Gatwick Area Conservation Campaign (GACC) announce a major campaign to challenge Gatwick’s Master Plan
Under the banner Gatwick’s Big Enough community groups around Gatwick have joined forces with GACC (Gatwick Area Conservation Campaign) to call Gatwick to account over their Master Plan growth proposals. The airport plans to grow to be the size of Heathrow today, with an increase in flights in the next 10 years to 390,000 pa (1,050 or more per day), and passenger numbers to 70 million passengers per year (190,000 or more per day). By contrast the current numbers are around 283,000 flights in 2018, and 46 million passengers. That growth will bring increased misery to thousands through noise, pollution and impacts on local infrastructure. They also mean a massive increase in CO2 emissions caused by the additional flights estimated at an increase of almost 1 million tonnes CO2 (circa 37% increase) per annum by 2050. The new campaign group is already challenging Gatwick’s attempts to bypass full scrutiny on its main runway growth plans through use of the Planning Permitted Development processes. It has made a submission to the Planning Inspectorate for Gatwick’s use of its emergency runway to be fully used. It is also planning challenges to plans for a 3rd runway.
Rival scheme, Heathrow Hub, estimate true costs of Heathrow runway could be £61 billion, by 2050 (not £14 bn)
The rival scheme, to try to build a 3rd Heathrow runway – Heathrow Hub – have put together figures indicating the final cost of Heathrow’s 3rd Runway Plan could be £61 billion by 2050. That is in contrast to the £14 billion claimed by Heathrow itself and even the £32 billion assed by IAG. Heathrow Hub say the cost of the initial phase, included in Heathrow’s current consultation, could be as much as £37.7 billion, when it is supposedly completed in 2026. The figure of £14 billion is based on 2014 prices, 5 year out of date, and assumes a pared down scheme with no new terminal capacity. Heathrow’s current consultation shows a completely different scheme, which would cost far more. There is no clarity on how Heathrow would bridge the M25 (12 lanes wide at that point) and what it would cost. Over 5 years, there are now higher costs from inflation and higher land acquisition and relocation costs. Heathrow Hub say Boris Johnson and Grant Shapps should announce a review of the project. They want the CAA to make Heathrow provide proper figures on costs. The CAA disclosed pre-planning application spending by the Airport has tripled to £2.9bn. The Hub’s scheme would, of course, also cost more than they estimate now …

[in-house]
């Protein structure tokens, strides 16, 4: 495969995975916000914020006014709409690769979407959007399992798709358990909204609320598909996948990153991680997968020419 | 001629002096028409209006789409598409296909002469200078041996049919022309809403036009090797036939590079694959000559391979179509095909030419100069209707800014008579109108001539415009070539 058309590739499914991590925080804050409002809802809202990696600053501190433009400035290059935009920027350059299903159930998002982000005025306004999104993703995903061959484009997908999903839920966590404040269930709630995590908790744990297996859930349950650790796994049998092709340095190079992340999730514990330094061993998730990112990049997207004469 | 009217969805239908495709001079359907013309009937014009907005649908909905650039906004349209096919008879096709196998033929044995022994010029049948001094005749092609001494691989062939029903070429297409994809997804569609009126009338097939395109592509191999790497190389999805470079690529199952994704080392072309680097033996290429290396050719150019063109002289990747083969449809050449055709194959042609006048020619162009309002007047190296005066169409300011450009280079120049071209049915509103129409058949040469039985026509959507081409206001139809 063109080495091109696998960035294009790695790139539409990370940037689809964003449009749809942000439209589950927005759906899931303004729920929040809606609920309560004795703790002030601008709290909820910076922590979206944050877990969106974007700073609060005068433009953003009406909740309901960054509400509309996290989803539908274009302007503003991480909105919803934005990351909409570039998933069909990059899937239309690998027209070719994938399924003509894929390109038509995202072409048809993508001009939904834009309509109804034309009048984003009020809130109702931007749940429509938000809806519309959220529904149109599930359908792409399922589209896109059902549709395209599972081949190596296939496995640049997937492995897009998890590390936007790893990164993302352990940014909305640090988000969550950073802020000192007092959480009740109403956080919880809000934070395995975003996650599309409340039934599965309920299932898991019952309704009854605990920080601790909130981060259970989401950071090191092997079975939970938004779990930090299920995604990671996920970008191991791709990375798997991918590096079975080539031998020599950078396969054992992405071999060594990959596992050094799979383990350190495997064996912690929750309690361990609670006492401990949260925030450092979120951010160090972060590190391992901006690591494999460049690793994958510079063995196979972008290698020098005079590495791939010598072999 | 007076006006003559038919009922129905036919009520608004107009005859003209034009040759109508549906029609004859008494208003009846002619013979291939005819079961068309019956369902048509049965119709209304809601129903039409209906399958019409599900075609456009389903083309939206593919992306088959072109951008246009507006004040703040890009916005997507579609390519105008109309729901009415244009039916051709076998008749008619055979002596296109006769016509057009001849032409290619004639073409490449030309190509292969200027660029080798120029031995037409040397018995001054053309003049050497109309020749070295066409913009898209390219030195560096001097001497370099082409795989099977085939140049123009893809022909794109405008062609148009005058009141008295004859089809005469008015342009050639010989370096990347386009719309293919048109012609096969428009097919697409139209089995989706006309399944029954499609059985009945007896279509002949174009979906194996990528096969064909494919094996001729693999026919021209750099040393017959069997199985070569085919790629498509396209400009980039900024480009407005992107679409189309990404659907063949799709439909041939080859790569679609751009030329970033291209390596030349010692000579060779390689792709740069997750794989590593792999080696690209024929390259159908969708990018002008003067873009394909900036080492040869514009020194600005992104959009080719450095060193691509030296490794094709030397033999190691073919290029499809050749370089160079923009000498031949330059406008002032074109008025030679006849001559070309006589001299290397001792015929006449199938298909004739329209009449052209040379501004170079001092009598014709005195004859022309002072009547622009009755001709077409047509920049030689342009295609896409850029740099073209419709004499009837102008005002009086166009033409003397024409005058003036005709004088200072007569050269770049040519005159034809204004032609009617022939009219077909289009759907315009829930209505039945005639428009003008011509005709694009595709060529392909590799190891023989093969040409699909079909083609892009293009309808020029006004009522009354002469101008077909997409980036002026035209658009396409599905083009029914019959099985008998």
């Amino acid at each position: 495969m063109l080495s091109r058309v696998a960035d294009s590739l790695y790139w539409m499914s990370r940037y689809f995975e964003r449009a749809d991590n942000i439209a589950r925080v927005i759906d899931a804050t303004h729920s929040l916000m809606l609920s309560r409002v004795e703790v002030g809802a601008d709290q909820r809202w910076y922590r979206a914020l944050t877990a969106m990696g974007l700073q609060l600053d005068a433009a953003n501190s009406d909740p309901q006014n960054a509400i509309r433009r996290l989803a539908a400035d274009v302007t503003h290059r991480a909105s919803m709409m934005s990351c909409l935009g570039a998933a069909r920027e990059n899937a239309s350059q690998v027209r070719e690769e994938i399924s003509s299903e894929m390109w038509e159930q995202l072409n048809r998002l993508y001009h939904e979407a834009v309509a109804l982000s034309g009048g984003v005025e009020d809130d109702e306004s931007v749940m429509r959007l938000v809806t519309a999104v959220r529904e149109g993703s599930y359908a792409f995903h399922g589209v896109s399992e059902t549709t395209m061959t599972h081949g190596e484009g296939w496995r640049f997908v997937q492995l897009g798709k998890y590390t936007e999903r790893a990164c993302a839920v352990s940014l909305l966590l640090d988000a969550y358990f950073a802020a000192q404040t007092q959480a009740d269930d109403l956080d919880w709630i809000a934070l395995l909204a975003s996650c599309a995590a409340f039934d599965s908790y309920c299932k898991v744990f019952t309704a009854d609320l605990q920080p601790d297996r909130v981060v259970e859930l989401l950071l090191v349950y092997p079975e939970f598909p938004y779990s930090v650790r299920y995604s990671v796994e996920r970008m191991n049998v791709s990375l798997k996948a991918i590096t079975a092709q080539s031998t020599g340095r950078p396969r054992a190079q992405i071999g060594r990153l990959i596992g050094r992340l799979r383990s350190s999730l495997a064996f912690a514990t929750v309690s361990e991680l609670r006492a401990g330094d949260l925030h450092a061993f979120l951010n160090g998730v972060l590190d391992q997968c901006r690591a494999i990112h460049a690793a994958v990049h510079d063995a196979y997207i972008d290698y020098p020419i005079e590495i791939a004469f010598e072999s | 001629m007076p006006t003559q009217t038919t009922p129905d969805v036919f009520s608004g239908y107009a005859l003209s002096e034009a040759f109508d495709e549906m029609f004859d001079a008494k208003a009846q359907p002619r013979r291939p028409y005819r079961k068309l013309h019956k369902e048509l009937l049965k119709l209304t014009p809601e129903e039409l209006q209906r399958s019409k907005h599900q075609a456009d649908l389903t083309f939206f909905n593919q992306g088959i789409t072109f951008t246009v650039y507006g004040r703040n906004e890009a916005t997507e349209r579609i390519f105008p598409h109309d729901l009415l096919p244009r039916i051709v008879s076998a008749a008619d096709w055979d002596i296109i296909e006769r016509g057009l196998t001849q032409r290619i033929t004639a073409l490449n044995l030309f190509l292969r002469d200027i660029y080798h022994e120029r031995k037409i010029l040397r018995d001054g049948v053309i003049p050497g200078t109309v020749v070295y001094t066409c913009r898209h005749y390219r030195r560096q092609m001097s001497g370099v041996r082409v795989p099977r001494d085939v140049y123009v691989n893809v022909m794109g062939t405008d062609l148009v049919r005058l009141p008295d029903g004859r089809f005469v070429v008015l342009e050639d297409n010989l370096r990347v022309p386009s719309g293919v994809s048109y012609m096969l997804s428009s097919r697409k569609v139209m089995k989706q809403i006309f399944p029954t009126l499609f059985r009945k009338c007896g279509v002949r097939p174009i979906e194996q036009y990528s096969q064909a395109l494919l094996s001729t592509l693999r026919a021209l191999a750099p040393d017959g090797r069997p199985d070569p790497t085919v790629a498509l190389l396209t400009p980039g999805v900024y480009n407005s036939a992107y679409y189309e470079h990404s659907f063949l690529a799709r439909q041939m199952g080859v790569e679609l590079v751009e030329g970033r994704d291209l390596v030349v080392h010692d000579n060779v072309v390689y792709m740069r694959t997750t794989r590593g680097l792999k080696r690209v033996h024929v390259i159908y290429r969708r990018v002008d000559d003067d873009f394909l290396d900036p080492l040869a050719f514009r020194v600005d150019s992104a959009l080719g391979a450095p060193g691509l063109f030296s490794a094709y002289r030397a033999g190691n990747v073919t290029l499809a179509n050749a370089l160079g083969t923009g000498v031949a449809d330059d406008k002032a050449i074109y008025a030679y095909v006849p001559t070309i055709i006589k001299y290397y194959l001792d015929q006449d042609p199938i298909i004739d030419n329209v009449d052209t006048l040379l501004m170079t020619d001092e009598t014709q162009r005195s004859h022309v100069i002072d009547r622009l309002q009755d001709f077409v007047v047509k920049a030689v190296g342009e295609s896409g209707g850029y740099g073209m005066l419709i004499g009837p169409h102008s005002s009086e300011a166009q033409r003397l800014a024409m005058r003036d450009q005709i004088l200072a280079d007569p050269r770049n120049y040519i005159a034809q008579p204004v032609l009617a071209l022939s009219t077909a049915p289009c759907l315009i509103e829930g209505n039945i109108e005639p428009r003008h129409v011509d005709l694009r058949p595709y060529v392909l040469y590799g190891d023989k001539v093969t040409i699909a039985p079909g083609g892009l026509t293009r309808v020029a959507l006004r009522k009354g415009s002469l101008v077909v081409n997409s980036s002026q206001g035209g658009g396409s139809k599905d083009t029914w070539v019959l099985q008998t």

YouGov poll indicates about 67% of UK adults appreciate that amount of flying should be restricted
A YouGov poll of 2,000 adults in the UK found that about two-thirds of people in the UK think the amount people fly should be reined in to tackle climate change. The poll indicated about 28% said air travel should definitely be limited, with 38% said it should probably be restricted. Just 22% felt there was no need for limits, and 11% said they did not know. The poll was commissioned by the Centre for Climate Change and Social Transformations (CAST), at Cardiff University, partly in the light of the publicity created by Heathrow Pause, in drawing attention to the nonsense of expanding Heathrow and increasing UK flying, when we are in a climate crisis. The poll findings of 67% of people believing flying should be restricted is much higher than a few years ago, and signals a shift in social attitudes. This has happened because of more informed media coverage of climate issues, and more understanding that the climate is changing already. The polling also found that 48% of people had become more worried about climate change in the past year, up from around 25% in 2014. Whether people will actually cut the amount they fly remains to be seen – people prefer to opt for smaller changes …